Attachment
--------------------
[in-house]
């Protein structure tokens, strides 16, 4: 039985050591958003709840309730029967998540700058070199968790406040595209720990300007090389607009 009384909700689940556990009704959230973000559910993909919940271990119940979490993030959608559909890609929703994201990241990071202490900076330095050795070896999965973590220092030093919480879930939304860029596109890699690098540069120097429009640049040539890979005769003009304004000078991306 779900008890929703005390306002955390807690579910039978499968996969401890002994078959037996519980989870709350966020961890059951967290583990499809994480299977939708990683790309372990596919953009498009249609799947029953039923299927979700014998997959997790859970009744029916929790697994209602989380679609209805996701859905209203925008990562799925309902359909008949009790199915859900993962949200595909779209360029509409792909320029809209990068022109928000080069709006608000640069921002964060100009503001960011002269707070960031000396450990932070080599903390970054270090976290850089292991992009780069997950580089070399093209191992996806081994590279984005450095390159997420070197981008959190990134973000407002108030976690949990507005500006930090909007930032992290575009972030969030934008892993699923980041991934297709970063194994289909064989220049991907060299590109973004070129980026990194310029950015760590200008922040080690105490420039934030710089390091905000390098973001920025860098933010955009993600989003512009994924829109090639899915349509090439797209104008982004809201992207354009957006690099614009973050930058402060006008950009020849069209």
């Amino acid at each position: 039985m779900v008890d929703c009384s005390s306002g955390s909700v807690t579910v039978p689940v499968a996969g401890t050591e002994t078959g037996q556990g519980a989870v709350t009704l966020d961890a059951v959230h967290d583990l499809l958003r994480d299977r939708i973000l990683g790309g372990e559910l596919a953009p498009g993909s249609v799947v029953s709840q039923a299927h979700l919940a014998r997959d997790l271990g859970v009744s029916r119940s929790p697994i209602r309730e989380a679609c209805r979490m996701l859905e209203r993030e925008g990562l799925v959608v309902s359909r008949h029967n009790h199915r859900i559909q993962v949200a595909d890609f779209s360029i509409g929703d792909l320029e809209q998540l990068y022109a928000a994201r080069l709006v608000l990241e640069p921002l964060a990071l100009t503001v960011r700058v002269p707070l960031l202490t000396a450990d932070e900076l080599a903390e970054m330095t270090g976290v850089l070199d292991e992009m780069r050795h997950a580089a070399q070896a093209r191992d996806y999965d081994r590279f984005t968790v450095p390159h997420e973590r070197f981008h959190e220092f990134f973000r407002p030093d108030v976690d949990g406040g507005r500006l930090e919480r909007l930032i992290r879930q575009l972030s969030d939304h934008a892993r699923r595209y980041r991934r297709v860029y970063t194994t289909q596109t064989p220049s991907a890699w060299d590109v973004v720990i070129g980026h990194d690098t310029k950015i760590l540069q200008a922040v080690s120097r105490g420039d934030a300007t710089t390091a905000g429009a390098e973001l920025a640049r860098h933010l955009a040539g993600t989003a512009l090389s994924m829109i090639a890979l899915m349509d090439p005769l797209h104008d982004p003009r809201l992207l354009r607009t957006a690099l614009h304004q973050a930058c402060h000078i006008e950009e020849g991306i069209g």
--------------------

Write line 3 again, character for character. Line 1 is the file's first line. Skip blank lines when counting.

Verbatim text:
């Amino acid at each position: 039985m779900v008890d929703c009384s005390s306002g955390s909700v807690t579910v039978p689940v499968a996969g401890t050591e002994t078959g037996q556990g519980a989870v709350t009704l966020d961890a059951v959230h967290d583990l499809l958003r994480d299977r939708i973000l990683g790309g372990e559910l596919a953009p498009g993909s249609v799947v029953s709840q039923a299927h979700l919940a014998r997959d997790l271990g859970v009744s029916r119940s929790p697994i209602r309730e989380a679609c209805r979490m996701l859905e209203r993030e925008g990562l799925v959608v309902s359909r008949h029967n009790h199915r859900i559909q993962v949200a595909d890609f779209s360029i509409g929703d792909l320029e809209q998540l990068y022109a928000a994201r080069l709006v608000l990241e640069p921002l964060a990071l100009t503001v960011r700058v002269p707070l960031l202490t000396a450990d932070e900076l080599a903390e970054m330095t270090g976290v850089l070199d292991e992009m780069r050795h997950a580089a070399q070896a093209r191992d996806y999965d081994r590279f984005t968790v450095p390159h997420e973590r070197f981008h959190e220092f990134f973000r407002p030093d108030v976690d949990g406040g507005r500006l930090e919480r909007l930032i992290r879930q575009l972030s969030d939304h934008a892993r699923r595209y980041r991934r297709v860029y970063t194994t289909q596109t064989p220049s991907a890699w060299d590109v973004v720990i070129g980026h990194d690098t310029k950015i760590l540069q200008a922040v080690s120097r105490g420039d934030a300007t710089t390091a905000g429009a390098e973001l920025a640049r860098h933010l955009a040539g993600t989003a512009l090389s994924m829109i090639a890979l899915m349509d090439p005769l797209h104008d982004p003009r809201l992207l354009r607009t957006a690099l614009h304004q973050a930058c402060h000078i006008e950009e020849g991306i069209g």